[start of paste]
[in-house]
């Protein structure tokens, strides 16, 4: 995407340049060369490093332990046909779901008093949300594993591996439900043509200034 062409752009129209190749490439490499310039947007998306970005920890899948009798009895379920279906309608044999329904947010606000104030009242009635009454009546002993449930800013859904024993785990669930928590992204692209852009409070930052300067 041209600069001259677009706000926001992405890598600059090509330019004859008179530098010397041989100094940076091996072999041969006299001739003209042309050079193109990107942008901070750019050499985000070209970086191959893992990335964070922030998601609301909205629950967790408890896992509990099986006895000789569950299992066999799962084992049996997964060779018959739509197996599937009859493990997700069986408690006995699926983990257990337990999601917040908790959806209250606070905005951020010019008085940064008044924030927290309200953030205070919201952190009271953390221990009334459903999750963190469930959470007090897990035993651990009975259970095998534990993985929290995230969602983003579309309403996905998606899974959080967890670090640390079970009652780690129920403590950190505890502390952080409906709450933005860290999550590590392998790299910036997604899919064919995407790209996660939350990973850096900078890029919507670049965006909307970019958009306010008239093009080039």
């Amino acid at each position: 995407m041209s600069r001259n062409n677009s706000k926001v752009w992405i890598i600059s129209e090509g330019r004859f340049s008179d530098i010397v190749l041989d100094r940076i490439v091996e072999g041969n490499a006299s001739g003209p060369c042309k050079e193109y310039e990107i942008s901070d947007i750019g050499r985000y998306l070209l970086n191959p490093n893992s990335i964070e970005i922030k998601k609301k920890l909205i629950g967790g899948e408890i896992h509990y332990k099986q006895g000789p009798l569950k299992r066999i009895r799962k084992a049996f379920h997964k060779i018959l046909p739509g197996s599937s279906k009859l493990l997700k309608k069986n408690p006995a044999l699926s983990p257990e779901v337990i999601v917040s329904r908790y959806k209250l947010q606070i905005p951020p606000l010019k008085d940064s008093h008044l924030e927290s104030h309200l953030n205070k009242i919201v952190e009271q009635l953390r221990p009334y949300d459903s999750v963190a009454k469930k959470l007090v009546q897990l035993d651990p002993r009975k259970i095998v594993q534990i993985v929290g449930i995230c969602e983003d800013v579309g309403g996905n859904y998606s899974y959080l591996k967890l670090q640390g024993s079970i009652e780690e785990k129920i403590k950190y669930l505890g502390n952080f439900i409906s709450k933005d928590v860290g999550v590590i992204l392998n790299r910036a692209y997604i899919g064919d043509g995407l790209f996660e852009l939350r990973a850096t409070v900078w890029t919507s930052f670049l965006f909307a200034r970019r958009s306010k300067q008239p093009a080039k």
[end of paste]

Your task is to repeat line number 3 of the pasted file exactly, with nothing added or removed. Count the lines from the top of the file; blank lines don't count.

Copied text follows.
């Amino acid at each position: 995407m041209s600069r001259n062409n677009s706000k926001v752009w992405i890598i600059s129209e090509g330019r004859f340049s008179d530098i010397v190749l041989d100094r940076i490439v091996e072999g041969n490499a006299s001739g003209p060369c042309k050079e193109y310039e990107i942008s901070d947007i750019g050499r985000y998306l070209l970086n191959p490093n893992s990335i964070e970005i922030k998601k609301k920890l909205i629950g967790g899948e408890i896992h509990y332990k099986q006895g000789p009798l569950k299992r066999i009895r799962k084992a049996f379920h997964k060779i018959l046909p739509g197996s599937s279906k009859l493990l997700k309608k069986n408690p006995a044999l699926s983990p257990e779901v337990i999601v917040s329904r908790y959806k209250l947010q606070i905005p951020p606000l010019k008085d940064s008093h008044l924030e927290s104030h309200l953030n205070k009242i919201v952190e009271q009635l953390r221990p009334y949300d459903s999750v963190a009454k469930k959470l007090v009546q897990l035993d651990p002993r009975k259970i095998v594993q534990i993985v929290g449930i995230c969602e983003d800013v579309g309403g996905n859904y998606s899974y959080l591996k967890l670090q640390g024993s079970i009652e780690e785990k129920i403590k950190y669930l505890g502390n952080f439900i409906s709450k933005d928590v860290g999550v590590i992204l392998n790299r910036a692209y997604i899919g064919d043509g995407l790209f996660e852009l939350r990973a850096t409070v900078w890029t919507s930052f670049l965006f909307a200034r970019r958009s306010k300067q008239p093009a080039k």